NIST is instructed to conduct an open, consultative process that develops a comprehensive framework. This framework seeks

to provide a prioritized, flexible, repeatable, performance-based, and cost-effective approach, including information security measures and controls, to help owners and operators of critical infrastructure identify, assess, and manage cyber risk.… The Cybersecurity Framework will also identify areas for improvement that should be addressed through future collaboration with particular sectors and standards-developing organizations. To enable technical innovation and account for organizational differences, the Cybersecurity Framework will provide guidance that is technology neutral and that enables critical infrastructure sectors to benefit from a competitive market for products and services.

Completing such a task in 240 days is unrealistic.

Putting such timing concerns aside, how will the framework actually operate? Section 8 leaves it to sector-specific agencies to provide guidance for the voluntary adoption of the standards by their respective industries. Additionally, the Department of Homeland Security will “coordinate the establishment of a set of incentives to promote participation” and adoptions of the framework. To date, however, no one has been able to come up with incentives strong enough to entice businesses to take up new standards, which indicates that strong enough incentives might not exist.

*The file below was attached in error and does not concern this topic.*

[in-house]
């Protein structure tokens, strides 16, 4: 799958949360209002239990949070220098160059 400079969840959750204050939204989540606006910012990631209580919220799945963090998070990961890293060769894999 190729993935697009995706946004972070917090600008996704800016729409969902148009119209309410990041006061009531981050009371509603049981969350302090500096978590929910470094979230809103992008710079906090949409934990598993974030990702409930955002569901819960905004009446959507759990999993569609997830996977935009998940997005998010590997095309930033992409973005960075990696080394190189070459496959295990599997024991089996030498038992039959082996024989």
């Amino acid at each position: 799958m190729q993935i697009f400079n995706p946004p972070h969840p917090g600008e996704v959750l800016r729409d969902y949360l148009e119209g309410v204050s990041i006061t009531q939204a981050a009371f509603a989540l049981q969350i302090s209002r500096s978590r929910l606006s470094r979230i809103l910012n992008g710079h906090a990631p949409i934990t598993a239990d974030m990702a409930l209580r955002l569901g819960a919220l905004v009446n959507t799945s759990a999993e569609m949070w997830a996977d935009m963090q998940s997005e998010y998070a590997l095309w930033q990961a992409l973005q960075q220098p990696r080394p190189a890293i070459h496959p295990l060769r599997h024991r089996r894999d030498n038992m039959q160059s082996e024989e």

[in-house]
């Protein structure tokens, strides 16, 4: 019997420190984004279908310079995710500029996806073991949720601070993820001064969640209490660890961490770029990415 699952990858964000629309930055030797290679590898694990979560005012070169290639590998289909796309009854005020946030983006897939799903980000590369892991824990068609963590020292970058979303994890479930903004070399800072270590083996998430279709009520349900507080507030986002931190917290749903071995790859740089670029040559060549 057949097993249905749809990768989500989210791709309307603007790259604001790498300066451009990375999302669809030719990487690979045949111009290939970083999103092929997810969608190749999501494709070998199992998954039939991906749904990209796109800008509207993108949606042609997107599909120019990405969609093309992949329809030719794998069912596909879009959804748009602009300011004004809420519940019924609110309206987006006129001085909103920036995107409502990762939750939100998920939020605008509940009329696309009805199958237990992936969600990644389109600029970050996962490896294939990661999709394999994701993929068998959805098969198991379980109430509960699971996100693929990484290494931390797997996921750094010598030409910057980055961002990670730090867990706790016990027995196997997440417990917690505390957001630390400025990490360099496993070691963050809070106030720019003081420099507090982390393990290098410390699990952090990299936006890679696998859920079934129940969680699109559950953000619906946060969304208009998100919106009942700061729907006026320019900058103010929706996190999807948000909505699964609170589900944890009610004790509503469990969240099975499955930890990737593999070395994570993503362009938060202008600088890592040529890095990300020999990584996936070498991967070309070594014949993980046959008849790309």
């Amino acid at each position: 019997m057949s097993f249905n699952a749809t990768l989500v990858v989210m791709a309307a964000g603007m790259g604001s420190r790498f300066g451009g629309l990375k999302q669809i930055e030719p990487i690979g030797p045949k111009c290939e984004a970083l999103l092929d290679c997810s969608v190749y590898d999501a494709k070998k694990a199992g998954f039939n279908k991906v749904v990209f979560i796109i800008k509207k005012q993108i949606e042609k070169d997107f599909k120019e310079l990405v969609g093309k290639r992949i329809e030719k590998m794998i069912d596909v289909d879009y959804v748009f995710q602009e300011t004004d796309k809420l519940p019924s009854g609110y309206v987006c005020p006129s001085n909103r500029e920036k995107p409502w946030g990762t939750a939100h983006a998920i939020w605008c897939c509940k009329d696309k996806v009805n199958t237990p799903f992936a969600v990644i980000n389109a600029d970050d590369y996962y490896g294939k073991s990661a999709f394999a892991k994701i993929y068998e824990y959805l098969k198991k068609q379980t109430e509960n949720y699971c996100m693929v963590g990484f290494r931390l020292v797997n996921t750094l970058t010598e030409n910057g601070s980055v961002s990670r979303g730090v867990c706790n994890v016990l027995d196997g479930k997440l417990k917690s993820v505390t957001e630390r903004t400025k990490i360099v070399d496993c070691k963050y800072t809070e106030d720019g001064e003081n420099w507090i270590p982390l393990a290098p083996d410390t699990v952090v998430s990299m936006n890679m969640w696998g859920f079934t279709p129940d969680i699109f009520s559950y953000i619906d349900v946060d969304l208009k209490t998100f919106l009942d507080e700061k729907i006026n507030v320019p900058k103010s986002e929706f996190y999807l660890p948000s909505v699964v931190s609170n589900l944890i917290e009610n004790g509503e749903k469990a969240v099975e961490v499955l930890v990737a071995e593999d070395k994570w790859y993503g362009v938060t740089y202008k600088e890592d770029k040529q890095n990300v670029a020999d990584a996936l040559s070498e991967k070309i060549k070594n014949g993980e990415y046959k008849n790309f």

Of course, no one knows what the framework will ultimately include. If it recommends that the private sector do what it is already doing, then it really does not do anything new. If it has new recommendations, these will be adopted only if the recommendations are truly worthwhile and if the incentive system manages to overcome businesses’ concerns. While possible, this scenario remains very unlikely.